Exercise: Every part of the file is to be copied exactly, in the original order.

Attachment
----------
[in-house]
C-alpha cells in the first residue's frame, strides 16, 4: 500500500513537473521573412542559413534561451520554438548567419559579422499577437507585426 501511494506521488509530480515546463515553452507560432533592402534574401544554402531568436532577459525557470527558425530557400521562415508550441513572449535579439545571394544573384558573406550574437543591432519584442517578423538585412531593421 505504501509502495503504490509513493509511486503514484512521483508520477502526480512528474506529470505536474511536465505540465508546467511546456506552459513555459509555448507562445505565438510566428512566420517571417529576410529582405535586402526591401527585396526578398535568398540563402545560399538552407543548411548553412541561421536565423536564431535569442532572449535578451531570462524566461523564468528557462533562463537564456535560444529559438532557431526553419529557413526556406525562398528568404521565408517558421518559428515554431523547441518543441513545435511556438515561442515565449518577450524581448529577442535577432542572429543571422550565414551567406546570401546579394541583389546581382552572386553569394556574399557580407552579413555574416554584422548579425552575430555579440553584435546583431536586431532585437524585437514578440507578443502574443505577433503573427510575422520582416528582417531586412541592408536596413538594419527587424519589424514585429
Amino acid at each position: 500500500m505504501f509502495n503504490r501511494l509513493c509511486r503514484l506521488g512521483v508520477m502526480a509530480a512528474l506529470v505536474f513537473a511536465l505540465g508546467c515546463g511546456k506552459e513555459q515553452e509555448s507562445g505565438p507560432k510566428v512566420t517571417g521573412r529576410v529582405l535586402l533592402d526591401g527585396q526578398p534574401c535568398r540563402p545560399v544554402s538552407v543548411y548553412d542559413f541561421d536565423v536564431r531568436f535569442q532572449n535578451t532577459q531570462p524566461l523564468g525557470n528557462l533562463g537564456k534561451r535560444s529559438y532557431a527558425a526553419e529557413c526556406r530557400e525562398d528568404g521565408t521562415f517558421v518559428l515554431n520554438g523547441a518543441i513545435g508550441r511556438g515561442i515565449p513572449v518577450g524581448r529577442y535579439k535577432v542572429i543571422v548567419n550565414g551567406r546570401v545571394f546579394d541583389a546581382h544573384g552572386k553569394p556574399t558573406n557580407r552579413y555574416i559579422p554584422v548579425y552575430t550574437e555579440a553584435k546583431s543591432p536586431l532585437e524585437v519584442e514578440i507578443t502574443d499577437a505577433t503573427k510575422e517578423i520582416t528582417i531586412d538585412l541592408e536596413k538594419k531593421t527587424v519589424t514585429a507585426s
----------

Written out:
[in-house]
C-alpha cells in the first residue's frame, strides 16, 4: 500500500513537473521573412542559413534561451520554438548567419559579422499577437507585426 501511494506521488509530480515546463515553452507560432533592402534574401544554402531568436532577459525557470527558425530557400521562415508550441513572449535579439545571394544573384558573406550574437543591432519584442517578423538585412531593421 505504501509502495503504490509513493509511486503514484512521483508520477502526480512528474506529470505536474511536465505540465508546467511546456506552459513555459509555448507562445505565438510566428512566420517571417529576410529582405535586402526591401527585396526578398535568398540563402545560399538552407543548411548553412541561421536565423536564431535569442532572449535578451531570462524566461523564468528557462533562463537564456535560444529559438532557431526553419529557413526556406525562398528568404521565408517558421518559428515554431523547441518543441513545435511556438515561442515565449518577450524581448529577442535577432542572429543571422550565414551567406546570401546579394541583389546581382552572386553569394556574399557580407552579413555574416554584422548579425552575430555579440553584435546583431536586431532585437524585437514578440507578443502574443505577433503573427510575422520582416528582417531586412541592408536596413538594419527587424519589424514585429
Amino acid at each position: 500500500m505504501f509502495n503504490r501511494l509513493c509511486r503514484l506521488g512521483v508520477m502526480a509530480a512528474l506529470v505536474f513537473a511536465l505540465g508546467c515546463g511546456k506552459e513555459q515553452e509555448s507562445g505565438p507560432k510566428v512566420t517571417g521573412r529576410v529582405l535586402l533592402d526591401g527585396q526578398p534574401c535568398r540563402p545560399v544554402s538552407v543548411y548553412d542559413f541561421d536565423v536564431r531568436f535569442q532572449n535578451t532577459q531570462p524566461l523564468g525557470n528557462l533562463g537564456k534561451r535560444s529559438y532557431a527558425a526553419e529557413c526556406r530557400e525562398d528568404g521565408t521562415f517558421v518559428l515554431n520554438g523547441a518543441i513545435g508550441r511556438g515561442i515565449p513572449v518577450g524581448r529577442y535579439k535577432v542572429i543571422v548567419n550565414g551567406r546570401v545571394f546579394d541583389a546581382h544573384g552572386k553569394p556574399t558573406n557580407r552579413y555574416i559579422p554584422v548579425y552575430t550574437e555579440a553584435k546583431s543591432p536586431l532585437e524585437v519584442e514578440i507578443t502574443d499577437a505577433t503573427k510575422e517578423i520582416t528582417i531586412d538585412l541592408e536596413k538594419k531593421t527587424v519589424t514585429a507585426s